“But you must return to your God; maintain love and justice, and wait for your God always.” Hosea 12:6
They say patience is a virtue, but at times it feels more like torture than anything virtuous. Waiting is not something we are just wired to do — or at least do easily. In fact, we are forced into moments where waiting is necessary and since we are aware of our own discomfort with waiting, environments are created around us to distract us or deceive our senses into thinking we aren’t really waiting at all. Amusement parks are good at this where long lines form to ride a spectacular ride, they will snake everyone in line back and forth in order to give the appearance of a shorter line and to create the effect of a line that is always moving. A line that seems to be moving is the line I’ll jump in at the grocery store!
Life is very similar to this — it is fluid — always moving. This reminds me of the crazy waters dumped on New Orleans during Hurricane Katrina. For the first time since they were engineered by the Army Corp of Engineers the levees were challenged that protected the city from rising waters. It was said they would never break, but the water became too great a challenge for the banks of the levee. Slowly they weakened against the subtle force of rising waters and the water spilled into the city bringing unimaginable destruction.
Water flows to the path of least resistance. My life has always somehow found it’s way following paths of least resistance. It feels easier that way doesn’t it? But, before long it’s flooded. God said (I didn’t listen), “Mark, the water is going to get deep, be patient I’m building the levee!” But life seemed to pour it on and pour it on in volumes I was unable to manage and I wasn’t going to allow anyone else to take control. So, I constructed my own walls to hold back the turbulent liquid of life — I did it my way. [Big mistake!]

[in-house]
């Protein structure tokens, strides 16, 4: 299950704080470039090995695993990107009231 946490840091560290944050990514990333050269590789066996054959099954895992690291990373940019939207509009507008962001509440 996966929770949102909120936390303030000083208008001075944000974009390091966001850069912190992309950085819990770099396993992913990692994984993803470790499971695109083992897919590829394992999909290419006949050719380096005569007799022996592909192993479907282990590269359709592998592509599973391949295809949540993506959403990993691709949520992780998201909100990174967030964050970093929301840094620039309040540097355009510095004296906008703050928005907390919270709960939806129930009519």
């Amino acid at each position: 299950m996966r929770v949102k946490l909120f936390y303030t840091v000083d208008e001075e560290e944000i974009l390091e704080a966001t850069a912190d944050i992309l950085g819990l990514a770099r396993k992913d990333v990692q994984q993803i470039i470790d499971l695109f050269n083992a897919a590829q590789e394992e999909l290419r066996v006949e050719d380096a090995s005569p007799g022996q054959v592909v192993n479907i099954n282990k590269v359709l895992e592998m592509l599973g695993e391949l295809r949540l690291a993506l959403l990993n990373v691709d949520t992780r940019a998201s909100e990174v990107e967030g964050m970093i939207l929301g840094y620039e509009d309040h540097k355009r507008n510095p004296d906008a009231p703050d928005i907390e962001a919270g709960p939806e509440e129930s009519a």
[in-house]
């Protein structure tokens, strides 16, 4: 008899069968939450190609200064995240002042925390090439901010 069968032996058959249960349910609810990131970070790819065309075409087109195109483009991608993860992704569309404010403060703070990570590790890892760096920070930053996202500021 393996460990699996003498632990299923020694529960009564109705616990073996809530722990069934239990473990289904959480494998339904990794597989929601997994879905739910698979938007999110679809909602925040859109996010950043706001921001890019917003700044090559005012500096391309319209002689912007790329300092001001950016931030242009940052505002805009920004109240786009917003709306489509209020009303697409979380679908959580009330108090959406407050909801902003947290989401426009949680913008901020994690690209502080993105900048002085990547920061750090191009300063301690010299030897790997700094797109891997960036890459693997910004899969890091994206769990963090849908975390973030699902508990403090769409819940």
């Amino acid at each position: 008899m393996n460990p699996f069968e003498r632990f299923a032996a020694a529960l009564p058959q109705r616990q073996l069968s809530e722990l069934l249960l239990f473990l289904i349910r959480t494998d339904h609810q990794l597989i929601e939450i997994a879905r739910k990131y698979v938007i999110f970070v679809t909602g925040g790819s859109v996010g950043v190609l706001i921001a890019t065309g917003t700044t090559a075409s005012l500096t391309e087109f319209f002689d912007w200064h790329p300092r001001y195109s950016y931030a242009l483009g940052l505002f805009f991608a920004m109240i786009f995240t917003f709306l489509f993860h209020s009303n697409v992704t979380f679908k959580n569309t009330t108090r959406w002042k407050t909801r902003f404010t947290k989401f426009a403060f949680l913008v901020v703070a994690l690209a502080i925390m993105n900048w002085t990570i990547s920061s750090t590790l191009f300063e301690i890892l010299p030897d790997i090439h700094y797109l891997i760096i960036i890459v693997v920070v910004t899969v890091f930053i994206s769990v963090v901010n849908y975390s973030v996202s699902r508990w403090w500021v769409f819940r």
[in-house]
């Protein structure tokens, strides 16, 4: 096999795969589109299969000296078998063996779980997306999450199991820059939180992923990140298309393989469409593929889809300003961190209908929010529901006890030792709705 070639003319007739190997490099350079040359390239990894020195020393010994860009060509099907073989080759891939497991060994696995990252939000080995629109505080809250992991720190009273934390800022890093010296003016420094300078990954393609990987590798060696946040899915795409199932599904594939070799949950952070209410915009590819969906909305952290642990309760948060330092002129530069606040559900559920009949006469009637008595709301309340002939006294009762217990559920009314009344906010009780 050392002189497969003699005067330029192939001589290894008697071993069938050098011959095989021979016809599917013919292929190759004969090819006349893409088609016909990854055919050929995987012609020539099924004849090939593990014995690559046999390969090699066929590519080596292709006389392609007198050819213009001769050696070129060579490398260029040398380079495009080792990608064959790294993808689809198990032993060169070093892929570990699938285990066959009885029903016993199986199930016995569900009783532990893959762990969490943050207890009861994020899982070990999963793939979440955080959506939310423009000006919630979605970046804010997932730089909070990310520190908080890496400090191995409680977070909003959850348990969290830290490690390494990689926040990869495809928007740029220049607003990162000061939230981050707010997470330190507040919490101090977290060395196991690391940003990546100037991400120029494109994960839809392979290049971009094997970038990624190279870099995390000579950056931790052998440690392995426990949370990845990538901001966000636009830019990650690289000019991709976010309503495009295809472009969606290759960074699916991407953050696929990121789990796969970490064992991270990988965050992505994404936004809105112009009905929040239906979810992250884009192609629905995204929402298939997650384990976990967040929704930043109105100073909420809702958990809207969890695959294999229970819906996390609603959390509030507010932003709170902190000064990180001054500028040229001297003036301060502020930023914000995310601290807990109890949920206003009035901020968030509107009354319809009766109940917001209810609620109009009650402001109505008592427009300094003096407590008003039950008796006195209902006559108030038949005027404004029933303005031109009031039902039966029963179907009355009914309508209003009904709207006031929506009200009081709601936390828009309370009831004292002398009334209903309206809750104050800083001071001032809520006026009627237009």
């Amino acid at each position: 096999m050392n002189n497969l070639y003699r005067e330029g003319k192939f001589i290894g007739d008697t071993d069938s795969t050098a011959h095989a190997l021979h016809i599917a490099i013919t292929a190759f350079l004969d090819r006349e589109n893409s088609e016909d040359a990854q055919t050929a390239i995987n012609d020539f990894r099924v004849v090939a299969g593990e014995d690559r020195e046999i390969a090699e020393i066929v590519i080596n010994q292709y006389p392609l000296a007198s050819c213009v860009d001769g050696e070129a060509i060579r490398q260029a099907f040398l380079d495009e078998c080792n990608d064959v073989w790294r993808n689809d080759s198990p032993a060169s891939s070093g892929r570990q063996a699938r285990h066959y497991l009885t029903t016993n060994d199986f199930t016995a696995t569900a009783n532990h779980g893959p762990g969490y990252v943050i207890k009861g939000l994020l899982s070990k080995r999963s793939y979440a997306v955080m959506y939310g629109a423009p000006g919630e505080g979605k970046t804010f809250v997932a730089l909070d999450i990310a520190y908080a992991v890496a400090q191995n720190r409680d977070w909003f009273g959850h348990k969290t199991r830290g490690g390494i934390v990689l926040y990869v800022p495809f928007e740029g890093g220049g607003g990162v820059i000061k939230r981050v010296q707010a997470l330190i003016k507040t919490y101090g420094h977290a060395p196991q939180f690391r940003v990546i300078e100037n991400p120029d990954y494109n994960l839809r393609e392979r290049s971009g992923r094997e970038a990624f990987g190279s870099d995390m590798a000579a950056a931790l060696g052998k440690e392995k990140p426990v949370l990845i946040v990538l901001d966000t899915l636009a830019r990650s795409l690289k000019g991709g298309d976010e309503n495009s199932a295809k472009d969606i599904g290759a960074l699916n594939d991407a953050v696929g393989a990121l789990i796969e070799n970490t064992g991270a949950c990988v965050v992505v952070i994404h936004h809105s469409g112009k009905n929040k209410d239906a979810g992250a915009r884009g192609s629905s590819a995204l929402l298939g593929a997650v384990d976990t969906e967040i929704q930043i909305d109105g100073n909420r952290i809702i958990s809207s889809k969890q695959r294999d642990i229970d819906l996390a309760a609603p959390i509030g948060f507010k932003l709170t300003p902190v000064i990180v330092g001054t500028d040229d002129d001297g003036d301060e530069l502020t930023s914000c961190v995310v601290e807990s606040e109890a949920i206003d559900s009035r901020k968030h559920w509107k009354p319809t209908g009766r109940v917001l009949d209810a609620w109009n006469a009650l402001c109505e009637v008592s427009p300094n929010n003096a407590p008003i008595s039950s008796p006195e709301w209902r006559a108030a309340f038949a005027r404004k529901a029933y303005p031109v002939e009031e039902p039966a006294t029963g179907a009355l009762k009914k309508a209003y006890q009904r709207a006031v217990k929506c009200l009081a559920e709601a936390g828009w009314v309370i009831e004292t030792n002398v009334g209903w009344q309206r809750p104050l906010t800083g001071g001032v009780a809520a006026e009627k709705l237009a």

Hindsight is always 20/20 — we look back and see the mistakes, usually coupled with more knowledge today than then. It’s a measure of growth and includes an experience where life has been sharpened and more thoroughly engaged. But there is something that comes with a spiritual hindsight that sharpens the focus of our vision and pierces the soul. It allows and readies us to wait.
The scripture is filled with patience! I think of Simeon in the courtyard waiting on the coming Christ child. I think of Noah waiting for the waters to subside. I think of Elijah waiting on the ravens. I think of Joseph left in a pit to die then sold to slavery. I think of the blind man. I think of the father of the prodigal son. I think of Nicodemus. I think of Jonah in the belly of a great fish. I think of Moses, then Jacob for Rebecca. I think of the people of Israel and their journey to the Promised Land. I think of Paul in prison. I think of Mary and Joseph. I think of Daniel in the den. I think of Sarah to bear children. I think of our Savior in the Garden of Gethsemane, on the Mount of Olives, on the shore, in a boat with stormy seas, with Mary and Martha, and I think of Him around the table with twelve He had chosen knowing their faith would be challenged.
It’s a time of waiting He calls us to. This is because our time of waiting on Him is a picture — a reflection — of Him imprinted upon our spirit. Nothing exemplifies this better than the story of the father waiting upon his prodigal son. It is a story of waiting, a story of redemption and unconditional love. It’s the best picture we have of our own Heavenly Father awaiting His children — you and me – to return to Him. But He waits. So also, I wait on Him. It is a period of time, while the world flows by, for me to embrace, to fellowship, to awaken to life flowing not the path of least resistance, but flowing straight up! Sue Monk Kidd says it best in her book, When The Heart Waits, “Crisis, change, all the myriad upheavals that blister the spirit and leave us groping–they aren’t voices simply of pain but also of creativity. And if we would only listen, we might hear such times becoming us to a season of waiting, to the place of fertile emptiness.”
“But if we hope for what we do not yet have, we wait for it patiently.” Romans 8:25